Scotland

Debra Grindall’s Story

Schoolteacher Debra is sharing her story during November’s Pancreatic Cancer Awareness Month as she wants to raise awareness and to see more survivors of pancreatic cancer.

Debra Grindall

Debra Grindall spent her 32nd birthday in hospital receiving treatment for pancreatic cancer. One year later – her boyfriend, Niall MacCuaig surprised her with an engagement ring.

Debra who lives in Kirkintilloch said: “I went from being in the hospital on my birthday and having a CT scan to getting a proposal.”

The couple were due to marry at Boclair House in Bearsden, Glasgow last December, however, due to Covid-19, they have rescheduled their big day to December 2022.

Looking forward to the future and getting married is a world away from when Debra first started to feel unwell in November 2018. It all started with an itch that wouldn’t go away.

Debra said: “I couldn’t be distracted from it. I’d be teaching in class and scratching. Even giving myself bruises because I was scratching so much.”

At first, Debra thought it was an allergic reaction to detergent but then she noticed the whites of her eyes looked slightly yellow. She mentioned this to Niall, and he agreed.

She had also experienced fatigue and had noticed her urine was darker than normal, which she put down to not drinking enough water.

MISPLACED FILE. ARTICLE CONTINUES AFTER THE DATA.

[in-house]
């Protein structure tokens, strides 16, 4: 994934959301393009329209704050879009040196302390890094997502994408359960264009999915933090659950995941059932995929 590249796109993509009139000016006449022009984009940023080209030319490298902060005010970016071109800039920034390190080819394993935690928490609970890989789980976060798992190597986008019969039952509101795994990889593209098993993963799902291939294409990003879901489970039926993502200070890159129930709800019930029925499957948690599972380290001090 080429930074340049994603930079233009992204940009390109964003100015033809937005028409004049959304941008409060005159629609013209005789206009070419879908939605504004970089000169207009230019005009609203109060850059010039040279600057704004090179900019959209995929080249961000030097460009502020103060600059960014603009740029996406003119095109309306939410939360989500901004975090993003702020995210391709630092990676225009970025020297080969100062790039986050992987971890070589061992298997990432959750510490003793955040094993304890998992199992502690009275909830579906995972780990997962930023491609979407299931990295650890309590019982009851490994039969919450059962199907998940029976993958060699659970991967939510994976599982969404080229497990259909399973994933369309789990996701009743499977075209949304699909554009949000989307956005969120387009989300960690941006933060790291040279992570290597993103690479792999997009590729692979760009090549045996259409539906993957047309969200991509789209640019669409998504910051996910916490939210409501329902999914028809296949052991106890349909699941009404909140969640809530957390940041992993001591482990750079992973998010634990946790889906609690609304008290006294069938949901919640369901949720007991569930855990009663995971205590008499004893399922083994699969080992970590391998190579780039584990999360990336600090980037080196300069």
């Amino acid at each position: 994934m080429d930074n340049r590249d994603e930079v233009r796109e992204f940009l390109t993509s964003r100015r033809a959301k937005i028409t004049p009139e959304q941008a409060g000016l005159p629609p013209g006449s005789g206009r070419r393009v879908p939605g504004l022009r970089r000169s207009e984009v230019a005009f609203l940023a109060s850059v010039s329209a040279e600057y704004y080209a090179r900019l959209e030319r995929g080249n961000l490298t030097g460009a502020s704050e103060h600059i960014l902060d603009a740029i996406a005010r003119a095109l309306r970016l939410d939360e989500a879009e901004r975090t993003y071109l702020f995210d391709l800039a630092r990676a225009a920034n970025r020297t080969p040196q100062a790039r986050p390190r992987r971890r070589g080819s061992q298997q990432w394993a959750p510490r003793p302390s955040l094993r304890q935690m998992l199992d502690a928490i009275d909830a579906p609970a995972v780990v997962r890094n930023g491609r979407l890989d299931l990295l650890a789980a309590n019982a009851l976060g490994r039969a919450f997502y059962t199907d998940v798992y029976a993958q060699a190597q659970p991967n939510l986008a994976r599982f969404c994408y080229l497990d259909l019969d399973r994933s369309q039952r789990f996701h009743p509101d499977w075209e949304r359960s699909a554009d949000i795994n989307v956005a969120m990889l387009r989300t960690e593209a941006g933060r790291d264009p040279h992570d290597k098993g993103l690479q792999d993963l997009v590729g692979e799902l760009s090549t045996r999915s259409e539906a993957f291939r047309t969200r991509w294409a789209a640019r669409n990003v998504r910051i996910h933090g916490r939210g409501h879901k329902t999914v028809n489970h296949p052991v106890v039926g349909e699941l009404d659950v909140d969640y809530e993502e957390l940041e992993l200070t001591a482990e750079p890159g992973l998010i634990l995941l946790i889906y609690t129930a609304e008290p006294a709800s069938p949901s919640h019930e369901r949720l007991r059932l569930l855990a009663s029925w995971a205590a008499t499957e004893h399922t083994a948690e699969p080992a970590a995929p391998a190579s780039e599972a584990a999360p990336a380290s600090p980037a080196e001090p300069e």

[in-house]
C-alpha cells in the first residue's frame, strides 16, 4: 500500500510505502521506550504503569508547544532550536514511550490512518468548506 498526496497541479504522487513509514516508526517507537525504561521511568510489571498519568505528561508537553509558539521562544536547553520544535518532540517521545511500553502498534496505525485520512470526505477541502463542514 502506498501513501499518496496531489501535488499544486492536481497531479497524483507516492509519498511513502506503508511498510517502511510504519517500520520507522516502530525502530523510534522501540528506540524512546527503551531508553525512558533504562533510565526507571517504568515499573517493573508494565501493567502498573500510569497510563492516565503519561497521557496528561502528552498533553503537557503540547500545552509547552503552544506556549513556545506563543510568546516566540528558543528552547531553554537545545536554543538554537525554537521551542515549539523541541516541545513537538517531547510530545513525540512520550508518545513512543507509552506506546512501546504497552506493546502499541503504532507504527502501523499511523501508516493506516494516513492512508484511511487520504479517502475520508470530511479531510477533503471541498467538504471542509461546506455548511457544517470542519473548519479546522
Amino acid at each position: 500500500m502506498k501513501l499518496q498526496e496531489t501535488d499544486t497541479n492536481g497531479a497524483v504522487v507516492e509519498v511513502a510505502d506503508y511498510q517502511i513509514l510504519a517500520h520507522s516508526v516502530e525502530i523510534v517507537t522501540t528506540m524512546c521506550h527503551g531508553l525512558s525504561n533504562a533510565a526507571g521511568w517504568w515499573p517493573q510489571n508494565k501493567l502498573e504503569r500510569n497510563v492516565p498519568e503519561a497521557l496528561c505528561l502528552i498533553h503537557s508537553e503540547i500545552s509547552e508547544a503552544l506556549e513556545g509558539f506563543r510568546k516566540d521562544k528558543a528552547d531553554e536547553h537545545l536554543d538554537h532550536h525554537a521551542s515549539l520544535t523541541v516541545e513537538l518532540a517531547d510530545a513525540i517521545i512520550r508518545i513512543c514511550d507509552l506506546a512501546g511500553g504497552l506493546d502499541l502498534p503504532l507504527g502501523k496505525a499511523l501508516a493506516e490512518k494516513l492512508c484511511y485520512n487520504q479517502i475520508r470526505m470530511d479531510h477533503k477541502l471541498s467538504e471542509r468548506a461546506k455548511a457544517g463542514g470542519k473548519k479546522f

Debra Grindall

With Niall’s persuasion, she phoned the doctor, and as it was bonfire night, they went out to watch fireworks.

At school the next day, Debra’s colleagues were concerned as her skin was starting to go yellow. They persuaded her to seek an earlier doctor appointment.

Debra said: “It looked like I had a nice healthy tan. I had a glow about me but in hindsight, I was really sick. We were joking at work that I was starting to look like a character from The Simpsons.”

She saw her doctor after work and got some blood tests. Then her doctor phoned, concerned about her Bilirubin levels, he wanted her to go to hospital and told her to pack a bag.

Debra said: “It was the 7th of November and I was in the hospital for ages. I had ultrasounds, a CT scan and an MRI. A blockage to the bile duct was causing problems with my Bilirubin levels and causing jaundice. They thought it was an auto-immune problem and at one point I went home with steroids.”

The steroids didn’t help, and Debra returned to the hospital. She was there over her birthday, the 4th December.

Debra said: “They still weren’t sure what was going on and at that point, they mentioned cancer and said it could be cancerous, but it might not be.”

Debra Grindall

She met with Mr Nigel Jamieson, a consultant surgeon at Glasgow Royal Infirmary, who explained the Whipple operation and Debra underwent the procedure on the 11th December. Afterwards, Mr Jamieson went over her pathology results and explained that they had removed a tumour that was found at the head of the pancreas.

Debra said: “My mum and dad were with me and it was devastating. It was a massive shock. I don’t smoke, don’t drink that much and I wasn’t overweight. I didn’t tick any of the boxes.

“But I didn’t quite feel right and to this day I don’t know what I mean by that, but I definitely didn’t feel right. I just couldn’t pinpoint it and I can’t really explain it.”